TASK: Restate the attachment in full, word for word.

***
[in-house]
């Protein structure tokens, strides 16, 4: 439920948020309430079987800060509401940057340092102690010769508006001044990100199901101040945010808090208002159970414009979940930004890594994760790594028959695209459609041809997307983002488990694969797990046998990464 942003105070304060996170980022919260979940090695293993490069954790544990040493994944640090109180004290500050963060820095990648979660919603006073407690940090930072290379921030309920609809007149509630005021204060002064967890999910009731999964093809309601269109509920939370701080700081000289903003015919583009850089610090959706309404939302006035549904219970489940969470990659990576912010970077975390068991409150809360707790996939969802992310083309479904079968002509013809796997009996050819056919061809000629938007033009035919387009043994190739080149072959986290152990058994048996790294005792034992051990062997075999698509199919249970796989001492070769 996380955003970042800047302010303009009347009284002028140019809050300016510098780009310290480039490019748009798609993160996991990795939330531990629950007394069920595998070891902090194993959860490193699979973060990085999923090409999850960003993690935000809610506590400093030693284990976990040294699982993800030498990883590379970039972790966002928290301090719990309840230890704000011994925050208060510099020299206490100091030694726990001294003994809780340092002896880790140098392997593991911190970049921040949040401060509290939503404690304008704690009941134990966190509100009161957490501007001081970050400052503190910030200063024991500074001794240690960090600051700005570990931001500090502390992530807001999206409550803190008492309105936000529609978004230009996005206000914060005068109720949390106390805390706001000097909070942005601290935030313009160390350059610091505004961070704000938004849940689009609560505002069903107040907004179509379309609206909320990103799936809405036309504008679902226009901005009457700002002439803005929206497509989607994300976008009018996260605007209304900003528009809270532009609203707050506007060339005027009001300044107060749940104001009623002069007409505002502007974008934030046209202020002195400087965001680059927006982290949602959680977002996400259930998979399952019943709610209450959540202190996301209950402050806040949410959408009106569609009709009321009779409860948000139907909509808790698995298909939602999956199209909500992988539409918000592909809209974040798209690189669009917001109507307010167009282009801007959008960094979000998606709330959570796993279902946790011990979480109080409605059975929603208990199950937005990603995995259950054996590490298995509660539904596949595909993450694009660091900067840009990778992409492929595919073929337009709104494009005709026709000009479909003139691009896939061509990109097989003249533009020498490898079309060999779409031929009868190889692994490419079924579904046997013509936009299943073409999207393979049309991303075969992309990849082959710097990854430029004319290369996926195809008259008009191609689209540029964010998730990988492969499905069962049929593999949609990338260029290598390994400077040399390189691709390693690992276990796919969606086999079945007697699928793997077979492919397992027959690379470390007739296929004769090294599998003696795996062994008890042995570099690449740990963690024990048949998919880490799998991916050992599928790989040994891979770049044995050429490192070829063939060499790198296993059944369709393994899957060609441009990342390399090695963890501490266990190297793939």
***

[in-house]
């Protein structure tokens, strides 16, 4: 439920948020309430079987800060509401940057340092102690010769508006001044990100199901101040945010808090208002159970414009979940930004890594994760790594028959695209459609041809997307983002488990694969797990046998990464 942003105070304060996170980022919260979940090695293993490069954790544990040493994944640090109180004290500050963060820095990648979660919603006073407690940090930072290379921030309920609809007149509630005021204060002064967890999910009731999964093809309601269109509920939370701080700081000289903003015919583009850089610090959706309404939302006035549904219970489940969470990659990576912010970077975390068991409150809360707790996939969802992310083309479904079968002509013809796997009996050819056919061809000629938007033009035919387009043994190739080149072959986290152990058994048996790294005792034992051990062997075999698509199919249970796989001492070769 996380955003970042800047302010303009009347009284002028140019809050300016510098780009310290480039490019748009798609993160996991990795939330531990629950007394069920595998070891902090194993959860490193699979973060990085999923090409999850960003993690935000809610506590400093030693284990976990040294699982993800030498990883590379970039972790966002928290301090719990309840230890704000011994925050208060510099020299206490100091030694726990001294003994809780340092002896880790140098392997593991911190970049921040949040401060509290939503404690304008704690009941134990966190509100009161957490501007001081970050400052503190910030200063024991500074001794240690960090600051700005570990931001500090502390992530807001999206409550803190008492309105936000529609978004230009996005206000914060005068109720949390106390805390706001000097909070942005601290935030313009160390350059610091505004961070704000938004849940689009609560505002069903107040907004179509379309609206909320990103799936809405036309504008679902226009901005009457700002002439803005929206497509989607994300976008009018996260605007209304900003528009809270532009609203707050506007060339005027009001300044107060749940104001009623002069007409505002502007974008934030046209202020002195400087965001680059927006982290949602959680977002996400259930998979399952019943709610209450959540202190996301209950402050806040949410959408009106569609009709009321009779409860948000139907909509808790698995298909939602999956199209909500992988539409918000592909809209974040798209690189669009917001109507307010167009282009801007959008960094979000998606709330959570796993279902946790011990979480109080409605059975929603208990199950937005990603995995259950054996590490298995509660539904596949595909993450694009660091900067840009990778992409492929595919073929337009709104494009005709026709000009479909003139691009896939061509990109097989003249533009020498490898079309060999779409031929009868190889692994490419079924579904046997013509936009299943073409999207393979049309991303075969992309990849082959710097990854430029004319290369996926195809008259008009191609689209540029964010998730990988492969499905069962049929593999949609990338260029290598390994400077040399390189691709390693690992276990796919969606086999079945007697699928793997077979492919397992027959690379470390007739296929004769090294599998003696795996062994008890042995570099690449740990963690024990048949998919880490799998991916050992599928790989040994891979770049044995050429490192070829063939060499790198296993059944369709393994899957060609441009990342390399090695963890501490266990190297793939």